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Moscow changes sides

Russia's deal to supply arms to the SAF in exchange for a Red Sea naval base could mark a turning point in Sudan's civil war

The decision by the Sudanese army to allow a Russian naval base to be built in exchange for arms could mark a pivotal step in the civil war (AC Vol 65 No 7, Ceasefire efforts resume as Burhan's forces go on offensive).

In an interview with Russia's Sputnik agency, Mohamed Siraj, Sudan's Ambassador to Russia, confirmed that the project, a logistical support centre, has been formally agreed upon by both nations.

The agreement to establish a logistical centre for the Russian navy on the Red Sea was originally signed in 2019.

On May 25, Assistant Commander-in-Chief of the Sudan Armed Forces Yasir al Atta said that his government would approve the centre in exchange for the supply of 'vital weapons and munitions'.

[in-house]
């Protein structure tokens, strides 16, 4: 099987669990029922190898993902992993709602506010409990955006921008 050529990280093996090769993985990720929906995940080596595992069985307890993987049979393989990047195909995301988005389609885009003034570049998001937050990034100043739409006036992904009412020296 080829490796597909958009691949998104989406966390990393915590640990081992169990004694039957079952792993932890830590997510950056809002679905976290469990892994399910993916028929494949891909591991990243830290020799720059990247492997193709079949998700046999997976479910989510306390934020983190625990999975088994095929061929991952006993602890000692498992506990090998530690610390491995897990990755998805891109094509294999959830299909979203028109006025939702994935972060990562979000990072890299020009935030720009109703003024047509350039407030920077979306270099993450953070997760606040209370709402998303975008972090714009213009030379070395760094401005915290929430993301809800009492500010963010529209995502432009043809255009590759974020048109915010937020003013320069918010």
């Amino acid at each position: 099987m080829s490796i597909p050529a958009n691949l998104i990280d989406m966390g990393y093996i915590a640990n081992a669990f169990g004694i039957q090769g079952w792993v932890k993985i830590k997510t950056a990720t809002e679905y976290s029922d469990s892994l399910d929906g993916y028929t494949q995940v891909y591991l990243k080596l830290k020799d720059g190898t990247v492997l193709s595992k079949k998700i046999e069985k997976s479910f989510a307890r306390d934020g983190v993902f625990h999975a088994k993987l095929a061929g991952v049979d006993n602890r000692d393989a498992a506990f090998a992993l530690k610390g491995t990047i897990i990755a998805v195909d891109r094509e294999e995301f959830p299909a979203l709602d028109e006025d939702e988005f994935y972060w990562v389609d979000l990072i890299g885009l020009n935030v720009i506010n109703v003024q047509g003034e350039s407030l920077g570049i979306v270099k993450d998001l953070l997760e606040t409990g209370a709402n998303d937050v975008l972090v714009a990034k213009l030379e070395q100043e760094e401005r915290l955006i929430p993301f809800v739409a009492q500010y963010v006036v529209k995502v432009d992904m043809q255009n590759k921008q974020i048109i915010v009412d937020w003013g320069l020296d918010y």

He added that a military delegation would travel to Russia in the coming days to agree these details.

The Sudan Armed Forces deal with Moscow in effect shifts Russia's support to SAF leader Abdel Fattah al Burhan. The Kremlin-linked mercenary group Wagner had previously provided surface-to-air missiles to the Rapid Support Forces led by General Mohamed Hamdan Dagalo aka 'Hemeti' (AC Vol 64 No 10, A war that hits everyone all at once & Vol 64 No 15, Hemeti's grand plan is stalemated).

The final agreement for the naval base is anticipated to be signed by al Burhan as the head of the Sovereignty Council.

Meanwhile, another Sudanese delegation led by Burhan's deputy on the Sovereignty Council, Malik Agar, including senior ministers, will go to Moscow in the coming months to discuss economic cooperation, including mining and agricultural projects.

Efforts to agree a ceasefire and open peace talks since the civil war erupted in April 2023 have been complicated by the involvement of the likes of Russia, the United Arab Emirates and Saudi Arabia in equipping the warring sides. That task will only be made more difficult by Burhan's new Russian pact.

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